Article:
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Re: Correctly measuring the productivity of service workers is complex. Co  [#permalink]

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New post 28 Aug 2018, 11:55
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souvik101990 wrote:

Verbal Question of The Day: Day 4: Critical Reasoning


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Correctly measuring the productivity of service workers is complex. Consider, for example, postal workers: they are often said to be more productive if more letters are delivered per postal worker. But is this really true? What if more letters are lost or delayed per worker at the same time that more are delivered?

The objection implied above to the productivity measure described is based on doubts about the truth of which of the following statements?

(A) Postal workers are representative of service workers in general.

(B) The delivery of letters is the primary activity of the postal service.

(C) Productivity should be ascribed to categories of workers, not to individuals.

(D) The quality of services rendered can appropriately be ignored in computing productivity.

(E) The number of letters delivered is relevant to measuring the productivity of postal workers.

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adkikani wrote:
Hi GMATNinja, GMATNinjaTwo,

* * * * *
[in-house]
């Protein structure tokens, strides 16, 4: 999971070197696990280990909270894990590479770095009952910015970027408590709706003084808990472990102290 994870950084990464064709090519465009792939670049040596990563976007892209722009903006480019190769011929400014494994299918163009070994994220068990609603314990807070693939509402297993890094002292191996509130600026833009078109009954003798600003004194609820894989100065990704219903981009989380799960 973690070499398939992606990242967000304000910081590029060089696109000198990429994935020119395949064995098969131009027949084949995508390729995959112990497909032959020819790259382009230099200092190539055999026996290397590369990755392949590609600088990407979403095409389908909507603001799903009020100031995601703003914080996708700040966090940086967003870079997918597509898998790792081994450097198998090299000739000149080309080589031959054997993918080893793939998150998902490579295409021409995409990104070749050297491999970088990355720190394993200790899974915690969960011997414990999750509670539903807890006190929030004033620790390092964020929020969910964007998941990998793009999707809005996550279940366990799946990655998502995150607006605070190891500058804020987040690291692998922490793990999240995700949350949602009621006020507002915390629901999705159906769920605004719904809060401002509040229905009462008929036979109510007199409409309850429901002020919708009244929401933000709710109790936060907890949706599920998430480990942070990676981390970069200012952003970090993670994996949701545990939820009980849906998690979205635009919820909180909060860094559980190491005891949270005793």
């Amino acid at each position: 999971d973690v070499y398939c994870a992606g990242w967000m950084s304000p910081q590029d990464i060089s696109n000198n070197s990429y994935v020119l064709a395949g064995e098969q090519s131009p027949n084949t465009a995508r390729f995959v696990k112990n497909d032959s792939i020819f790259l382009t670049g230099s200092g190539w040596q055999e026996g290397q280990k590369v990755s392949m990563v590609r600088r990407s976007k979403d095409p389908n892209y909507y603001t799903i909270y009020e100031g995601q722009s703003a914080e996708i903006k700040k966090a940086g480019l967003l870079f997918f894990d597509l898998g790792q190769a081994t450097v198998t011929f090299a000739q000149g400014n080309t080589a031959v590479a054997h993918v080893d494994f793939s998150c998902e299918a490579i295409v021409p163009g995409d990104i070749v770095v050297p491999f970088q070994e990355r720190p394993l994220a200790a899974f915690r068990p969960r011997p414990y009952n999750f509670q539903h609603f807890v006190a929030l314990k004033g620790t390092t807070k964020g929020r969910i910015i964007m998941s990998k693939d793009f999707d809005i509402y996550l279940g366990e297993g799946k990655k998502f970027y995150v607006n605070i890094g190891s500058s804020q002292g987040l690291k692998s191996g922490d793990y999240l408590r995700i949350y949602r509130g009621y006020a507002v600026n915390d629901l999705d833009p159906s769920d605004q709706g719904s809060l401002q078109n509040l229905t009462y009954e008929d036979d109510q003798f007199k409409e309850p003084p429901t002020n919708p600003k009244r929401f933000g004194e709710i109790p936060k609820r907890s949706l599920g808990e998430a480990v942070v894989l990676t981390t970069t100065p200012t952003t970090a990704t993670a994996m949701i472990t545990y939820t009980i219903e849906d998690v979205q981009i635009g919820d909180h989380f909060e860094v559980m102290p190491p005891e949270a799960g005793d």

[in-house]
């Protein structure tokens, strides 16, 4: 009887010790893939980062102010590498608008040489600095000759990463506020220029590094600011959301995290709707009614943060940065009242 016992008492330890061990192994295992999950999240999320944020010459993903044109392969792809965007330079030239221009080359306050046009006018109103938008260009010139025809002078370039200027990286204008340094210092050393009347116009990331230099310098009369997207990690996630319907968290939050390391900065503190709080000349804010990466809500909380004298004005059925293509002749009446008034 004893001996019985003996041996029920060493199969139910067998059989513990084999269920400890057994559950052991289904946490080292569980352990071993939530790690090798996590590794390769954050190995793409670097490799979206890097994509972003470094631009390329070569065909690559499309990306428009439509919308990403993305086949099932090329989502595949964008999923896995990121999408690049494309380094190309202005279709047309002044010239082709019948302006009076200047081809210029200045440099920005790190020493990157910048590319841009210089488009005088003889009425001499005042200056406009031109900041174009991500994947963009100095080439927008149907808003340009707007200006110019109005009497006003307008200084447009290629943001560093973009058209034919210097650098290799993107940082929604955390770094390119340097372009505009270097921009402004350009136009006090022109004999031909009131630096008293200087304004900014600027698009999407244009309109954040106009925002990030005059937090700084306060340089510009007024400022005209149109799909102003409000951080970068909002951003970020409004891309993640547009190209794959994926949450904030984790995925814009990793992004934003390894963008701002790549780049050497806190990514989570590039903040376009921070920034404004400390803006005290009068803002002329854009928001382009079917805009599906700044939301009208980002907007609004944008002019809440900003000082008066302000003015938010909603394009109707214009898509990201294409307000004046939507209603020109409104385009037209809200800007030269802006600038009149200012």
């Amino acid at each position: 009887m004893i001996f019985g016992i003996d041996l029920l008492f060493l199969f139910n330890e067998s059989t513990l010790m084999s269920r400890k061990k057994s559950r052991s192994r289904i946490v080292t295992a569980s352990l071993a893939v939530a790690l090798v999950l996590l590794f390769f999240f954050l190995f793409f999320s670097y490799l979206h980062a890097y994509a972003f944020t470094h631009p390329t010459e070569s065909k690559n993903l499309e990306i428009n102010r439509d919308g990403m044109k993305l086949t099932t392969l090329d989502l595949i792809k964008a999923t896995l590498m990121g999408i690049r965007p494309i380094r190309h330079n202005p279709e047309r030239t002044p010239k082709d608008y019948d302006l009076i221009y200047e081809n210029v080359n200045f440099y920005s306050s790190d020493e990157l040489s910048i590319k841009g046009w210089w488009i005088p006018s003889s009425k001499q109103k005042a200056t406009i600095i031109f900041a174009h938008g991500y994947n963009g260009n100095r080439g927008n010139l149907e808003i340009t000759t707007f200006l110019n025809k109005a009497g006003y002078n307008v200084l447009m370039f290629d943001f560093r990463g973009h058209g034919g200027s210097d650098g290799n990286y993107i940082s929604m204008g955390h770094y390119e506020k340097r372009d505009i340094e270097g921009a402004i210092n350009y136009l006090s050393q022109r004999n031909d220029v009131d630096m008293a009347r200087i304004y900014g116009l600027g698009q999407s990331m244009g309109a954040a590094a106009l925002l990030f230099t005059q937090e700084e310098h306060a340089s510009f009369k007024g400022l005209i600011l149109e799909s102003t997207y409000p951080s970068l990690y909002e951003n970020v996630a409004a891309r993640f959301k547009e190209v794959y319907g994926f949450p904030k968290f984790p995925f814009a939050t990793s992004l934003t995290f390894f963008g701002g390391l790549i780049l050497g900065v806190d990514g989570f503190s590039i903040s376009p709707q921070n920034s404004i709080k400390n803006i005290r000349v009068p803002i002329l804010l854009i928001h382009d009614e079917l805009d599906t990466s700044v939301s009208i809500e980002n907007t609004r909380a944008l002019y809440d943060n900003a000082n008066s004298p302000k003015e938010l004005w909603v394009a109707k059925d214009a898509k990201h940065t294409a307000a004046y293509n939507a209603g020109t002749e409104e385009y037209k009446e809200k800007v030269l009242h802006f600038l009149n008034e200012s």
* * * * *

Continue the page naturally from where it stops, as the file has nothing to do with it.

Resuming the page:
I could not understand the q stem, but was with you on argument understanding.

Quote:
So what's the question asking us for? Well, the author's objection (about whether productivity of service workers can be measured solely by output per worker) is "based on doubts about the truth of" one of the answer choices. Let's take them one at a time.


Is this a weaken Q? Presenting my understanding of
Quote:
The objection implied above to the productivity measure described is based on doubts about the truth of which of the following statements?


The objection (in the argument) ... is based on doubts ... (which of below statements casts maximum doubt on the said objection)

Is this an assumption Q as kivalo pointed out?


adkikani

Understanding the Question Stem



Argument Structure:

General Claim -> Example of a belief -> Author questions that belief.

QS:

"The objection implied above to the productivity measure described is based on doubts about the truth of which of the following statements?"

"Objection" -> weaken.
"truth" -> Assumption.

So Q is asking what is the assumption (that's commonly believed) is the author trying to weaken (i.e. object to). Btw this is a Method of Reasoning Q!

Hope this helps!
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Re: Correctly measuring the productivity of service workers is complex. Co  [#permalink]